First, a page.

7-8 “‘And this is your confirming sign, confirming that I, God, will do exactly what I have promised. Watch for this: As the sun goes down and the shadow lengthens on the sundial of Ahaz, I’m going to reverse the shadow ten notches on the dial.’” And that’s what happened: The declining sun’s shadow reversed ten notches on the dial.

9-15 This is what Hezekiah king of Judah wrote after he’d been sick and then recovered from his sickness:

In the very prime of life
    I have to leave.
Whatever time I have left
    is spent in death’s waiting room.
No more glimpses of God
    in the land of the living,
No more meetings with my neighbors,
    no more rubbing shoulders with friends.
This body I inhabit is taken down
    and packed away like a camper’s tent.
Like a weaver, I’ve rolled up the carpet of my life
    as God cuts me free of the loom
And at day’s end sweeps up the scraps and pieces.
    I cry for help until morning.
Like a lion, God pummels and pounds me,
    relentlessly finishing me off.
I squawk like a doomed hen,
    moan like a dove.
My eyes ache from looking up for help:
    “Master, I’m in trouble! Get me out of this!”
But what’s the use? God himself gave me the word.
    He’s done it to me.
I can’t sleep—
    I’m that upset, that troubled.

16-19 O Master, these are the conditions in which people live,
    and yes, in these very conditions my spirit is still alive—
    fully recovered with a fresh infusion of life!
It seems it was good for me
    to go through all those troubles.
Throughout them all you held tight to my lifeline.
    You never let me tumble over the edge into nothing.
But my sins you let go of,
    threw them over your shoulder—good riddance!
The dead don’t thank you,
    and choirs don’t sing praises from the morgue.
Those buried six feet under
    don’t witness to your faithful ways.
It’s the living—live men, live women—who thank you,
    just as I’m doing right now.
Parents give their children
    full reports on your faithful ways.

20 God saves and will save me.
    As fiddles and mandolins strike up the tunes,
We’ll sing, oh we’ll sing, sing,
    for the rest of our lives in the Sanctuary of God.

21-22 Isaiah had said, “Prepare a poultice of figs and put it on the boil so he may recover.”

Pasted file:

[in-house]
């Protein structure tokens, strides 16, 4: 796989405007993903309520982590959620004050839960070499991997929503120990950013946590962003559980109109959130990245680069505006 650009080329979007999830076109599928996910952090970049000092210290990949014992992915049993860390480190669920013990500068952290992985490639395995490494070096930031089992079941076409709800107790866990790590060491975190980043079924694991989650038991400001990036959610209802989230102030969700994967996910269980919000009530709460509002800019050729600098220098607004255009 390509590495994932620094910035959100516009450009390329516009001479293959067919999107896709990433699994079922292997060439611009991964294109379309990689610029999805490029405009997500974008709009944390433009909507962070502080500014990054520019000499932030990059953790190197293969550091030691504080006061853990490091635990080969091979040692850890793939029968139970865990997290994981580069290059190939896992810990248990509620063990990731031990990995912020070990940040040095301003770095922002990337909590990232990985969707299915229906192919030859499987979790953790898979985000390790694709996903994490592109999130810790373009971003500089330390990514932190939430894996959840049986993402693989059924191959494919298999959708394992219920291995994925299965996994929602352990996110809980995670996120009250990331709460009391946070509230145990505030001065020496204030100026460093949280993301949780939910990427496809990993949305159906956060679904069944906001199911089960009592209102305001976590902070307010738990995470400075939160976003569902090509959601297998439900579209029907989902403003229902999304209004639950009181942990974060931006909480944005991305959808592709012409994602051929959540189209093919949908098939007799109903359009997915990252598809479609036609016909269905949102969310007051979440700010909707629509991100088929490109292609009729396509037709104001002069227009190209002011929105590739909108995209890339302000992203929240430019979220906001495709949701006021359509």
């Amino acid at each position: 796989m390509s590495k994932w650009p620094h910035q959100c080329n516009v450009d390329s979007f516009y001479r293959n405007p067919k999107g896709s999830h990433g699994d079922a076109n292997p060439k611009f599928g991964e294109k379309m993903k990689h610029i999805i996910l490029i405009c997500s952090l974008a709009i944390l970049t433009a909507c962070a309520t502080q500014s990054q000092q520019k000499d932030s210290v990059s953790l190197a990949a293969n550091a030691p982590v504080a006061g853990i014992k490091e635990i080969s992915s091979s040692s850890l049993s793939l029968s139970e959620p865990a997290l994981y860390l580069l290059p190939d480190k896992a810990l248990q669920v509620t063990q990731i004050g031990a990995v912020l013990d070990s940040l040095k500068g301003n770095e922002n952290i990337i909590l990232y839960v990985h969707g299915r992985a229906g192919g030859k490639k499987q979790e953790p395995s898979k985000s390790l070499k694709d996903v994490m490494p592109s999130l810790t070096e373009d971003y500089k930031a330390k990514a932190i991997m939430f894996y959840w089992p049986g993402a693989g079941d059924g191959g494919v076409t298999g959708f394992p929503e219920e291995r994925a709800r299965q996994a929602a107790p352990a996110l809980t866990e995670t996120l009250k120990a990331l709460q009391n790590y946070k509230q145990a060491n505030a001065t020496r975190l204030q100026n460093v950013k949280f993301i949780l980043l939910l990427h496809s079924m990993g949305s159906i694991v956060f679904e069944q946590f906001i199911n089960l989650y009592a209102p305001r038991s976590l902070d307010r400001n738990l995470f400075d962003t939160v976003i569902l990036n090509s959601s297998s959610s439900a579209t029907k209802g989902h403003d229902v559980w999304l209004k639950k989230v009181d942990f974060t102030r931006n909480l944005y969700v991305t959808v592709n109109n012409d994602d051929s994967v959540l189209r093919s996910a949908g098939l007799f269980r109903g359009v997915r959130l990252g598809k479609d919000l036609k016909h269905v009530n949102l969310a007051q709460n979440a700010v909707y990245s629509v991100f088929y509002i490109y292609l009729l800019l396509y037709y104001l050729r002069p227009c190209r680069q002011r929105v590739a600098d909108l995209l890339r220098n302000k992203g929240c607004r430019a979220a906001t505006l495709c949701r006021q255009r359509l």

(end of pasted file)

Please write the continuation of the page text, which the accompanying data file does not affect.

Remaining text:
Hezekiah had said, “What is my cue that it’s all right to enter again the Sanctuary of God?”

The Message (MSG)

Copyright © 1993, 1994, 1995, 1996, 2000, 2001, 2002 by Eugene H. Peterson

Isaiah 39The Message (MSG)

There Will Be Nothing Left

39 Sometime later, King Merodach-baladan son of Baladan of Babylon sent messengers with greetings and a gift to Hezekiah. He had heard that Hezekiah had been sick and was now well.

Hezekiah received the messengers warmly. He took them on a tour of his royal precincts, proudly showing them all his treasures: silver, gold, spices, expensive oils, all his weapons—everything out on display. There was nothing in his house or kingdom that Hezekiah didn’t show them.

Later the prophet Isaiah showed up. He asked Hezekiah, “What were these men up to? What did they say? And where did they come from?”

Hezekiah said, “They came from a long way off, from Babylon.”

“And what did they see in your palace?”

“Everything,” said Hezekiah. “I showed them the works, opened all the doors and impressed them with it all.”

5-7 Then Isaiah said to Hezekiah, “Now listen to this Message from God-of-the-Angel-Armies: I have to warn you, the time is coming when everything in this palace, along with everything your ancestors accumulated before you, will be hauled off to Babylon. God says that there will be nothing left. Nothing. And not only your things but your sons. Some of your sons will be taken into exile, ending up as eunuchs in the palace of the king of Babylon.”

Hezekiah replied to Isaiah, “Good. If God says so, it’s good.” Within himself he was thinking, “But surely nothing bad will happen in my lifetime. I’ll enjoy peace and stability as long as I live.”

The Message (MSG)

Copyright © 1993, 1994, 1995, 1996, 2000, 2001, 2002 by Eugene H. Peterson

Psalm 75The Message (MSG)

An Asaph Psalm

75 We thank you, God, we thank you—
    your Name is our favorite word;
    your mighty works are all we talk about.

2-4 You say, “I’m calling this meeting to order,
    I’m ready to set things right.
When the earth goes topsy-turvy
    And nobody knows which end is up,